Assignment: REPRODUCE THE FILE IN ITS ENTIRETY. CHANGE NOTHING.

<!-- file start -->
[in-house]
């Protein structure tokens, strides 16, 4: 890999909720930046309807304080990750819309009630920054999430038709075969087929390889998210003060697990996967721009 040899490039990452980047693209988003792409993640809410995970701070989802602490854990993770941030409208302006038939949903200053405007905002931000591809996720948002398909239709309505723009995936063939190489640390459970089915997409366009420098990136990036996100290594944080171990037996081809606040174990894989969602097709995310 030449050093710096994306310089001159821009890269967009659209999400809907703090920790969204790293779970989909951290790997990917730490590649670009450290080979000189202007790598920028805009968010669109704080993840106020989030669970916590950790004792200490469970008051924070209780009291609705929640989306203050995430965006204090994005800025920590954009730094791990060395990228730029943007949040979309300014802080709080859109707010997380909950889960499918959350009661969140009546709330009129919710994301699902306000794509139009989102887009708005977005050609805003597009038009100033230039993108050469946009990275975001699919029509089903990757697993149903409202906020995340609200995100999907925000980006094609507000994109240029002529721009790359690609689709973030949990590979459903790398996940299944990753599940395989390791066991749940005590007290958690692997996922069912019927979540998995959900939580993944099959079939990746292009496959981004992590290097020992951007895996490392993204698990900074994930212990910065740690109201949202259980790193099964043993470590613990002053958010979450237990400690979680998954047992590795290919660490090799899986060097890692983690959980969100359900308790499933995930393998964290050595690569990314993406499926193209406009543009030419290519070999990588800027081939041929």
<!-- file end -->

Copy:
[in-house]
């Protein structure tokens, strides 16, 4: 890999909720930046309807304080990750819309009630920054999430038709075969087929390889998210003060697990996967721009 040899490039990452980047693209988003792409993640809410995970701070989802602490854990993770941030409208302006038939949903200053405007905002931000591809996720948002398909239709309505723009995936063939190489640390459970089915997409366009420098990136990036996100290594944080171990037996081809606040174990894989969602097709995310 030449050093710096994306310089001159821009890269967009659209999400809907703090920790969204790293779970989909951290790997990917730490590649670009450290080979000189202007790598920028805009968010669109704080993840106020989030669970916590950790004792200490469970008051924070209780009291609705929640989306203050995430965006204090994005800025920590954009730094791990060395990228730029943007949040979309300014802080709080859109707010997380909950889960499918959350009661969140009546709330009129919710994301699902306000794509139009989102887009708005977005050609805003597009038009100033230039993108050469946009990275975001699919029509089903990757697993149903409202906020995340609200995100999907925000980006094609507000994109240029002529721009790359690609689709973030949990590979459903790398996940299944990753599940395989390791066991749940005590007290958690692997996922069912019927979540998995959900939580993944099959079939990746292009496959981004992590290097020992951007895996490392993204698990900074994930212990910065740690109201949202259980790193099964043993470590613990002053958010979450237990400690979680998954047992590795290919660490090799899986060097890692983690959980969100359900308790499933995930393998964290050595690569990314993406499926193209406009543009030419290519070999990588800027081939041929």